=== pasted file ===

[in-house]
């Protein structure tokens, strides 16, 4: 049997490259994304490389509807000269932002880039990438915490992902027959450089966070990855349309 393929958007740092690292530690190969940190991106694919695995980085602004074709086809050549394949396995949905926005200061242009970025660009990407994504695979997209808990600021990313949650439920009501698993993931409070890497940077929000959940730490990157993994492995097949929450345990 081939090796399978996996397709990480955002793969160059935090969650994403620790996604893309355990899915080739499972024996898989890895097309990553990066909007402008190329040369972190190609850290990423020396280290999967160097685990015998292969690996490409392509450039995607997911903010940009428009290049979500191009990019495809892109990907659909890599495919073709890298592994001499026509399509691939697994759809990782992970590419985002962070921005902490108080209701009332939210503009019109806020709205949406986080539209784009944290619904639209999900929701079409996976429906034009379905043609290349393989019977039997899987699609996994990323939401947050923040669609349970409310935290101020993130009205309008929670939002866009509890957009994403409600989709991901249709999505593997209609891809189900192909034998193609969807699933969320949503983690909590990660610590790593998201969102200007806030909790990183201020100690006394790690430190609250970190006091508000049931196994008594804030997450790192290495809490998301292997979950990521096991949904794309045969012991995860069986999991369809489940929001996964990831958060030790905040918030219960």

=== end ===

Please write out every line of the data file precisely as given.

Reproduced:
[in-house]
């Protein structure tokens, strides 16, 4: 049997490259994304490389509807000269932002880039990438915490992902027959450089966070990855349309 393929958007740092690292530690190969940190991106694919695995980085602004074709086809050549394949396995949905926005200061242009970025660009990407994504695979997209808990600021990313949650439920009501698993993931409070890497940077929000959940730490990157993994492995097949929450345990 081939090796399978996996397709990480955002793969160059935090969650994403620790996604893309355990899915080739499972024996898989890895097309990553990066909007402008190329040369972190190609850290990423020396280290999967160097685990015998292969690996490409392509450039995607997911903010940009428009290049979500191009990019495809892109990907659909890599495919073709890298592994001499026509399509691939697994759809990782992970590419985002962070921005902490108080209701009332939210503009019109806020709205949406986080539209784009944290619904639209999900929701079409996976429906034009379905043609290349393989019977039997899987699609996994990323939401947050923040669609349970409310935290101020993130009205309008929670939002866009509890957009994403409600989709991901249709999505593997209609891809189900192909034998193609969807699933969320949503983690909590990660610590790593998201969102200007806030909790990183201020100690006394790690430190609250970190006091508000049931196994008594804030997450790192290495809490998301292997979950990521096991949904794309045969012991995860069986999991369809489940929001996964990831958060030790905040918030219960």